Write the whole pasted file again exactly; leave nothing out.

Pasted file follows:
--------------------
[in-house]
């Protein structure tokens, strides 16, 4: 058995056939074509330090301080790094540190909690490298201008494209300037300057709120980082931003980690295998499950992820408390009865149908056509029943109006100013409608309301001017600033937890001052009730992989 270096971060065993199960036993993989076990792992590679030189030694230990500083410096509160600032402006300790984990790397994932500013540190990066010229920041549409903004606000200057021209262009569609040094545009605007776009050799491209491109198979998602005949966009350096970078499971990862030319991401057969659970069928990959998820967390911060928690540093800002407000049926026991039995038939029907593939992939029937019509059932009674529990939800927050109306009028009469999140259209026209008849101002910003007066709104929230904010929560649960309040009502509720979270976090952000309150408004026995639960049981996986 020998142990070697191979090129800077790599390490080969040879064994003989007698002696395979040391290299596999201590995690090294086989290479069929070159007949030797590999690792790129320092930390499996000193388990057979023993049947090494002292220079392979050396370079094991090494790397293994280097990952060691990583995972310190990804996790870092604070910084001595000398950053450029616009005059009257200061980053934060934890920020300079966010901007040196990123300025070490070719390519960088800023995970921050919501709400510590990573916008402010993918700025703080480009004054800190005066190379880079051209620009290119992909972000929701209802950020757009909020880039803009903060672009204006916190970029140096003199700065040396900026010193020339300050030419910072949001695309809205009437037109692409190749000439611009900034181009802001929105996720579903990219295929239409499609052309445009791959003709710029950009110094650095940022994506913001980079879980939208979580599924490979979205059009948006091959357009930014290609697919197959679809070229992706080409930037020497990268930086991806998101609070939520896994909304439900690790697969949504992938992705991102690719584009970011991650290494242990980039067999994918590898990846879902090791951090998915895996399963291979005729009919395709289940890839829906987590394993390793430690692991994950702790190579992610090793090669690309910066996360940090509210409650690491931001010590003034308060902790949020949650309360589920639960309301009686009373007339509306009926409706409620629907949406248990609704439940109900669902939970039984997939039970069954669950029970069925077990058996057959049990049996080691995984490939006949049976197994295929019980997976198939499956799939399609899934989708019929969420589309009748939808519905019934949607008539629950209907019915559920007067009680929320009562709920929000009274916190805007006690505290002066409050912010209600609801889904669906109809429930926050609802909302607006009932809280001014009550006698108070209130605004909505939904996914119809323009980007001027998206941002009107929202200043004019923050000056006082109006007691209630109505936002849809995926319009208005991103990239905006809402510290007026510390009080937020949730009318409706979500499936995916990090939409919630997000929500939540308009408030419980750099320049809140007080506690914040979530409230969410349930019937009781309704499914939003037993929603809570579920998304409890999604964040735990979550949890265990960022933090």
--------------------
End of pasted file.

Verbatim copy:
[in-house]
């Protein structure tokens, strides 16, 4: 058995056939074509330090301080790094540190909690490298201008494209300037300057709120980082931003980690295998499950992820408390009865149908056509029943109006100013409608309301001017600033937890001052009730992989 270096971060065993199960036993993989076990792992590679030189030694230990500083410096509160600032402006300790984990790397994932500013540190990066010229920041549409903004606000200057021209262009569609040094545009605007776009050799491209491109198979998602005949966009350096970078499971990862030319991401057969659970069928990959998820967390911060928690540093800002407000049926026991039995038939029907593939992939029937019509059932009674529990939800927050109306009028009469999140259209026209008849101002910003007066709104929230904010929560649960309040009502509720979270976090952000309150408004026995639960049981996986 020998142990070697191979090129800077790599390490080969040879064994003989007698002696395979040391290299596999201590995690090294086989290479069929070159007949030797590999690792790129320092930390499996000193388990057979023993049947090494002292220079392979050396370079094991090494790397293994280097990952060691990583995972310190990804996790870092604070910084001595000398950053450029616009005059009257200061980053934060934890920020300079966010901007040196990123300025070490070719390519960088800023995970921050919501709400510590990573916008402010993918700025703080480009004054800190005066190379880079051209620009290119992909972000929701209802950020757009909020880039803009903060672009204006916190970029140096003199700065040396900026010193020339300050030419910072949001695309809205009437037109692409190749000439611009900034181009802001929105996720579903990219295929239409499609052309445009791959003709710029950009110094650095940022994506913001980079879980939208979580599924490979979205059009948006091959357009930014290609697919197959679809070229992706080409930037020497990268930086991806998101609070939520896994909304439900690790697969949504992938992705991102690719584009970011991650290494242990980039067999994918590898990846879902090791951090998915895996399963291979005729009919395709289940890839829906987590394993390793430690692991994950702790190579992610090793090669690309910066996360940090509210409650690491931001010590003034308060902790949020949650309360589920639960309301009686009373007339509306009926409706409620629907949406248990609704439940109900669902939970039984997939039970069954669950029970069925077990058996057959049990049996080691995984490939006949049976197994295929019980997976198939499956799939399609899934989708019929969420589309009748939808519905019934949607008539629950209907019915559920007067009680929320009562709920929000009274916190805007006690505290002066409050912010209600609801889904669906109809429930926050609802909302607006009932809280001014009550006698108070209130605004909505939904996914119809323009980007001027998206941002009107929202200043004019923050000056006082109006007691209630109505936002849809995926319009208005991103990239905006809402510290007026510390009080937020949730009318409706979500499936995916990090939409919630997000929500939540308009408030419980750099320049809140007080506690914040979530409230969410349930019937009781309704499914939003037993929603809570579920998304409890999604964040735990979550949890265990960022933090």